In terms of the number of individual animals killed, the biggest victims of the current disaster have been laying hens. In Japan it is common for an egg farmer or a farming company to keep between 10.000 and 100.000 hens. Poultry houses are usually windowless and the cage floor space per hen may be as small as a sheet of B5 size paper. Confined in such a restricted space, naturally, the hens cannot easily turn or move around. The cages are placed one above another in stacks between five and sometimes eight layers high. When the earthquake hit, many of the cages were warped and destroyed, and numerous hens were crushed to death.
When these farms lost electrical power, the hens were left without ventilation in confined areas and so they suffered from ammonia toxicity. Water supplies were also interrupted, as a result of which the water systems at many poultry farms malfunctioned and the hens died of thirst.
These livestock were totally abandoned and forced to wait for death. The utter cruelty of the immense pain they must have gone through is unimaginable.
The tragedy of large-scale pig farms:
The workers and staff at pig farms near the Fukushima plant were evacuated. The pig farm buildings or facilities did not sustain damage, but abandoned pigs confined in their stalls without human care or help could not escape from suffering and death due to hunger and/or thirst. These animals being omnivorous, in many cases weakened and starving pigs began eating each other and they were forced to suffer and die under horrific conditions.
The tragedy of laboratory animals:
Laboratory animals that live in confined conditions are also greatly affected when lifeline supplies are cut off. Without food and water they will quickly face death. Experimental facilities keep all sorts of genetically modified animals and handle a wide variety of pathogens. They also include toxic and radiation experiment facilities. If these facilities are damaged, the effects can be immeasurable.
A major worry is that there is no registration or application system for facilities engaging in animal experimentation and there is no way legal way to trace down or oversee what goes on in these animal experimental facilities. This is the reason why we cannot even know the numbers of deaths of animals in laboratories. The recent earthquake, tsunami and nuclear power plant disaster has revealed the urgent need for legislative measures that will make public the locations of animal experimental facilities as well as other detailed information such as on the numbers of animals kept at each facility.
The tragedy of aquariums and zoos:
Large carnivores such as tigers and lions are kept at zoos. If the zoos are damaged, there is an increased risk of these dangerous animals escaping and this would create a huge commotion. Fortunately, no zoos were damaged by the recent earthquake and tsunami, but a large aquarium located on the shore of Pacific Ocean was badly damaged. The electrical system at the aquarium was crippled, so the water circulatory system in the exhibition tanks did not function. As a result, more than 200,000 fish died.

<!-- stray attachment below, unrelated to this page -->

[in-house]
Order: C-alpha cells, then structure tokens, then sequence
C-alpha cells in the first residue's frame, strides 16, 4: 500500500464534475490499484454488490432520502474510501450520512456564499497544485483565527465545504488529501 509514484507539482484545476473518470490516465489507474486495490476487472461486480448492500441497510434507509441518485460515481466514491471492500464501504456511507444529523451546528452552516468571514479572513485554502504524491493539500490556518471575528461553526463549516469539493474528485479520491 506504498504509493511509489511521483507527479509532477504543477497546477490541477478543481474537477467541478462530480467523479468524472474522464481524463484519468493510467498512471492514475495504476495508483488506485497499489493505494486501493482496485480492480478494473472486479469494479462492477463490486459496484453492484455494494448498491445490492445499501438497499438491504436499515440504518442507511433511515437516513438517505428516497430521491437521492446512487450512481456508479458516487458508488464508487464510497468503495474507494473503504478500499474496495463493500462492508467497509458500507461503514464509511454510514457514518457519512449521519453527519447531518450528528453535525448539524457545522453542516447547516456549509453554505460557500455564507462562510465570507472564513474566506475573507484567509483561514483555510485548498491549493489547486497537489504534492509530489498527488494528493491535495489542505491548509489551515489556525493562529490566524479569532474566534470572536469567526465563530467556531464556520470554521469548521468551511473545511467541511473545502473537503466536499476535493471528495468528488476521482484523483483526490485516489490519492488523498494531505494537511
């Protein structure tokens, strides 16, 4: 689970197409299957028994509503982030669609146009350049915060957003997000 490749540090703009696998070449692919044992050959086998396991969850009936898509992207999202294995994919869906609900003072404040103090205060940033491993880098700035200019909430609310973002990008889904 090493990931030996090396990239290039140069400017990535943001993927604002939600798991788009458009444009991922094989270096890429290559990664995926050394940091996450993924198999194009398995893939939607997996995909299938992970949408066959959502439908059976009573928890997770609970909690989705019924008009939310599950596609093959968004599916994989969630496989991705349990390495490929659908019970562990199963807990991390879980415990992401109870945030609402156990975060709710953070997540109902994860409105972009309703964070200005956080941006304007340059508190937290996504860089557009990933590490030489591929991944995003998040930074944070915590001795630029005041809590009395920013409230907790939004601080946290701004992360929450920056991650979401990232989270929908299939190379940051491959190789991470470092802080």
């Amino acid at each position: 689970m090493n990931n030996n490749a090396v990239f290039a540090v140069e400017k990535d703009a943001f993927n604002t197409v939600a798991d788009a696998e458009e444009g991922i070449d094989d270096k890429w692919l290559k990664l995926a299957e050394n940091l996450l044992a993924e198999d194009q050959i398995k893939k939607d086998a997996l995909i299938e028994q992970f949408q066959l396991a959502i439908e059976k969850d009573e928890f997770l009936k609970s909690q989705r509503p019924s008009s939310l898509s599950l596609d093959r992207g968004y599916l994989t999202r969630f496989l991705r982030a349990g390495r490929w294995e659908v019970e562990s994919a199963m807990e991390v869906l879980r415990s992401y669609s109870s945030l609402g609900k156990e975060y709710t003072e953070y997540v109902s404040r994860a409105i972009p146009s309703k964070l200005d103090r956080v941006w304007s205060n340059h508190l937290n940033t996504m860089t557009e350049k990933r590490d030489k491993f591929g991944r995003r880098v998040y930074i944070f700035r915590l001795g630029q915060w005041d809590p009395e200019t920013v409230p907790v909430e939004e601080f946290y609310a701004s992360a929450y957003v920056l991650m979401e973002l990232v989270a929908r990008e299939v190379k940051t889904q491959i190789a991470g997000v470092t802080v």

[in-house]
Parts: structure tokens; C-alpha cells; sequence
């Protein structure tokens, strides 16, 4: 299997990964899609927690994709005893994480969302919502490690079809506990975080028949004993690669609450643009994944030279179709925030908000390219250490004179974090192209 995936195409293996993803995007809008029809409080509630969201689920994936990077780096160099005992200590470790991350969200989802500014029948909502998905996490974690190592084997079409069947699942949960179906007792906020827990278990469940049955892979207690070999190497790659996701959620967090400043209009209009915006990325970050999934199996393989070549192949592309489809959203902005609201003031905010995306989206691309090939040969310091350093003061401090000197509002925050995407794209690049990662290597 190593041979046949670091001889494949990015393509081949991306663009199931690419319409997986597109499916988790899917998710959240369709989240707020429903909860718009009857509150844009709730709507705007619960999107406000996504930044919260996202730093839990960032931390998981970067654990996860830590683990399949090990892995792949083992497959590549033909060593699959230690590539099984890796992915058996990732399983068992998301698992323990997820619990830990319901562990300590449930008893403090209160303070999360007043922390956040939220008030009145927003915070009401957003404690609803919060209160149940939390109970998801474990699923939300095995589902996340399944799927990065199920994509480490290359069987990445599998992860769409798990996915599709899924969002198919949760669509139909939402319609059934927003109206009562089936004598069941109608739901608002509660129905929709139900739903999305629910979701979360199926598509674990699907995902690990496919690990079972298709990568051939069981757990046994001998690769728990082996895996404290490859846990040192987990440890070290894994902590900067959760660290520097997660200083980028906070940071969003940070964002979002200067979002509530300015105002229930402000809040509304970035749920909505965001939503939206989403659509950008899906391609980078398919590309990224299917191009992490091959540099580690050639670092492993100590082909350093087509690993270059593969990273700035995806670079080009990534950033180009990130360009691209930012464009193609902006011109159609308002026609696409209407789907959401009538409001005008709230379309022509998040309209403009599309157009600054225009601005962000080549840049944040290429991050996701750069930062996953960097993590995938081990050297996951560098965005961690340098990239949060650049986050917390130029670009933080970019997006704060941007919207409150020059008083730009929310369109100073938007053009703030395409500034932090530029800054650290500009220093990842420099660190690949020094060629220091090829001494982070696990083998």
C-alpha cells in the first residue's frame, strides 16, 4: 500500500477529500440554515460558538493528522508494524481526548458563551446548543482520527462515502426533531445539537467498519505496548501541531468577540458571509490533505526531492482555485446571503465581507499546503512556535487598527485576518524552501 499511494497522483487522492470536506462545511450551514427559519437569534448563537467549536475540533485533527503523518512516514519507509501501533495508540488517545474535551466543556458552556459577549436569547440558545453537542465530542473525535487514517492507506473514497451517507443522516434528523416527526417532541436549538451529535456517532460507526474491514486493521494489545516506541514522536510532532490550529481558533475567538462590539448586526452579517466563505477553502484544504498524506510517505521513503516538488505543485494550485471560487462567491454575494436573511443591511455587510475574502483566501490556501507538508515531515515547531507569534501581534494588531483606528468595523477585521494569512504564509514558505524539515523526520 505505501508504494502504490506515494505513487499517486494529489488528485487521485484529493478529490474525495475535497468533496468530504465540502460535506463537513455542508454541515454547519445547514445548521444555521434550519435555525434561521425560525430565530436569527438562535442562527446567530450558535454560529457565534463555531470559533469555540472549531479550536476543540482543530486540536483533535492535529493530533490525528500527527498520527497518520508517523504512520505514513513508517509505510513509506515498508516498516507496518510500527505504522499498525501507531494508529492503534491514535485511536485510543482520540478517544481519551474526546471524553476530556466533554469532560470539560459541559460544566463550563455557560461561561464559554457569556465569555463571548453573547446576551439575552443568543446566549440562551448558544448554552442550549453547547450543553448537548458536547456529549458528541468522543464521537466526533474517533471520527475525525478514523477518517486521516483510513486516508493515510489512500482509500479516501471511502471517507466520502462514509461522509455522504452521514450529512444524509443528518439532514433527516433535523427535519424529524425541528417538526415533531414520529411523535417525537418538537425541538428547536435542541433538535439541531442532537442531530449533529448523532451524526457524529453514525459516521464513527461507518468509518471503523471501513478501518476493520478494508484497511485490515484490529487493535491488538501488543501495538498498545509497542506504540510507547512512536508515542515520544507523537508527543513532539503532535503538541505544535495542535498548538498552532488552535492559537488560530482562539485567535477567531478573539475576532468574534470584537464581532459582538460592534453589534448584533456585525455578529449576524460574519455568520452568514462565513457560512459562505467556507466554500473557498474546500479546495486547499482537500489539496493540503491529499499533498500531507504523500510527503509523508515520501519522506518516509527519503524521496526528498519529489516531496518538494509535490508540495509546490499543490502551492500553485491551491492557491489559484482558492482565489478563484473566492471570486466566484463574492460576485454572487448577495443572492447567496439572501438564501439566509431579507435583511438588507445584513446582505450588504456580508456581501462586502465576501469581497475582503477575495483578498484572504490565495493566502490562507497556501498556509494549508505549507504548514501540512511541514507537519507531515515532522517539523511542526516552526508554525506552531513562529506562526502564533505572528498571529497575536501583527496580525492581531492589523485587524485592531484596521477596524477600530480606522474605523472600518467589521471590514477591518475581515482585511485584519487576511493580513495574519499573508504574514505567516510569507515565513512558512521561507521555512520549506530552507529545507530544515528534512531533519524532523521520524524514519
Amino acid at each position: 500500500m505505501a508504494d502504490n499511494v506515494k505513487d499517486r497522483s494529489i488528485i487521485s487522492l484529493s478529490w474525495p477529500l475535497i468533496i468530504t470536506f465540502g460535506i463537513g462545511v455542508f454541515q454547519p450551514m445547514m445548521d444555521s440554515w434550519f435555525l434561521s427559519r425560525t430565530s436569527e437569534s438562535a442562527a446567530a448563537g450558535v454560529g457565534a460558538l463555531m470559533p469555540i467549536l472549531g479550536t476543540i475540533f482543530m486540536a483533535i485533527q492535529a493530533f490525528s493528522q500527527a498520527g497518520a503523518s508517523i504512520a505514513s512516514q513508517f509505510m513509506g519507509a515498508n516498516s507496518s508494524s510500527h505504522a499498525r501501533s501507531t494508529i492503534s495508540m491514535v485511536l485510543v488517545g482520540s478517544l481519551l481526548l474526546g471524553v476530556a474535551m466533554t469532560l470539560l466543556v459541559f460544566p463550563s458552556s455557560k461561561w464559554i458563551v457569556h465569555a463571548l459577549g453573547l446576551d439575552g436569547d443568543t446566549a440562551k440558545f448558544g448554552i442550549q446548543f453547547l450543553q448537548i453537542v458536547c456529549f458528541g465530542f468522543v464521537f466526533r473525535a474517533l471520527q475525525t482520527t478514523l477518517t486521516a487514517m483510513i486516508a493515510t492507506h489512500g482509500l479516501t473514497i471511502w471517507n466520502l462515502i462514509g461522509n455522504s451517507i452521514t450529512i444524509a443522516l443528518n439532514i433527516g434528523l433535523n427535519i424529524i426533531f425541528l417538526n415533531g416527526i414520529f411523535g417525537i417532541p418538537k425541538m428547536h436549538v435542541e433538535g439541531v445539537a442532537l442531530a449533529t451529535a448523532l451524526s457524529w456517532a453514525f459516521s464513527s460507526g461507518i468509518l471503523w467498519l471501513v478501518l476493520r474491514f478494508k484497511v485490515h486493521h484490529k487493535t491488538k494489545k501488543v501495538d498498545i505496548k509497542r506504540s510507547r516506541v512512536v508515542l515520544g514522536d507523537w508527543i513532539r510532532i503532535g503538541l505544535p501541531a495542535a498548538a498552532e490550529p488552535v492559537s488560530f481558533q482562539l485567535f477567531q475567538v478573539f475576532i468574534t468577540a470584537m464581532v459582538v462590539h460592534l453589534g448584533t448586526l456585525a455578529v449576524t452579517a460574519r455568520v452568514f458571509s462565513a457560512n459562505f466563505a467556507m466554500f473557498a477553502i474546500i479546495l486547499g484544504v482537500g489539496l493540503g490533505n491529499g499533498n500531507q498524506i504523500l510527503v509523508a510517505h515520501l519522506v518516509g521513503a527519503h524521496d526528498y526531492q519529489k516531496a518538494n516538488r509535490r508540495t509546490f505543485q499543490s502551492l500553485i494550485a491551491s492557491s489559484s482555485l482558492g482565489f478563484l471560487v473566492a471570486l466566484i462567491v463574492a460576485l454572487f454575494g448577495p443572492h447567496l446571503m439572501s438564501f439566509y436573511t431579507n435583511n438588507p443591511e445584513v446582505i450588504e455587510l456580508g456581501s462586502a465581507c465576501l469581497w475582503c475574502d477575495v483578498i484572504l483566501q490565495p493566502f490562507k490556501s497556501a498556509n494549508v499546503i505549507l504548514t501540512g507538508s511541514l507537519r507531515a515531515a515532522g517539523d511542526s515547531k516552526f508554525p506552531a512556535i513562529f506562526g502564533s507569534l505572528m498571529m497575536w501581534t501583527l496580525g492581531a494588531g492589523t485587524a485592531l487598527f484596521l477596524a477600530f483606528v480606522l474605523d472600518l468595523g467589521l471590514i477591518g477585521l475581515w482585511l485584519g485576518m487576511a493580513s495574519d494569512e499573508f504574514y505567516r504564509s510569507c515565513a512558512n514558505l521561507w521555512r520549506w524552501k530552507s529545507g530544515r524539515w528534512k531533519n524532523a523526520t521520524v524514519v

¦ Biodiversity was damaged:
The unprecedented tsunami destroyed numerous houses, cars and other household items and created a huge amount of debris. Noxious industrial waste and toxic chemical materials continue to flow into the ocean and are polluting the soil and water. Soon disinfectant solutions will be widely applied in order to prevent epidemics, which may cause further chemical pollution in the disaster area. Additionally, a large amount of radiation has been released from the crippled nuclear power plant and is contaminating rivers and soils. The contamination levels of some farm produce are too high for it to be sent out for public consumption, so shipments have been halted.
Highly radioactive water has been discharged into ocean, which is in turn contaminating seaweed and fish. The nuclear power plant accident has been prolonged and the agriculture and fisheries industries in the vicinity have been suffering greatly. Radioactive materials will be consumed by zooplankton and phytoplankton in the ocean, and then fish and other marine creatures will eat the plankton. In this way, highly toxic radioactive materials in the seawater will become more concentrated in creatures that eat contaminated plankton (biological concentration.) The toxic materials will be passed on in food chain and may damage the DNA of various living organisms. The process will take time but this invisible damage in ecosystem will eventually have a malign influence on humans and other animals. The time has come for all of us to fundamentally rethink our current lifestyle that is so dependent on using electricity.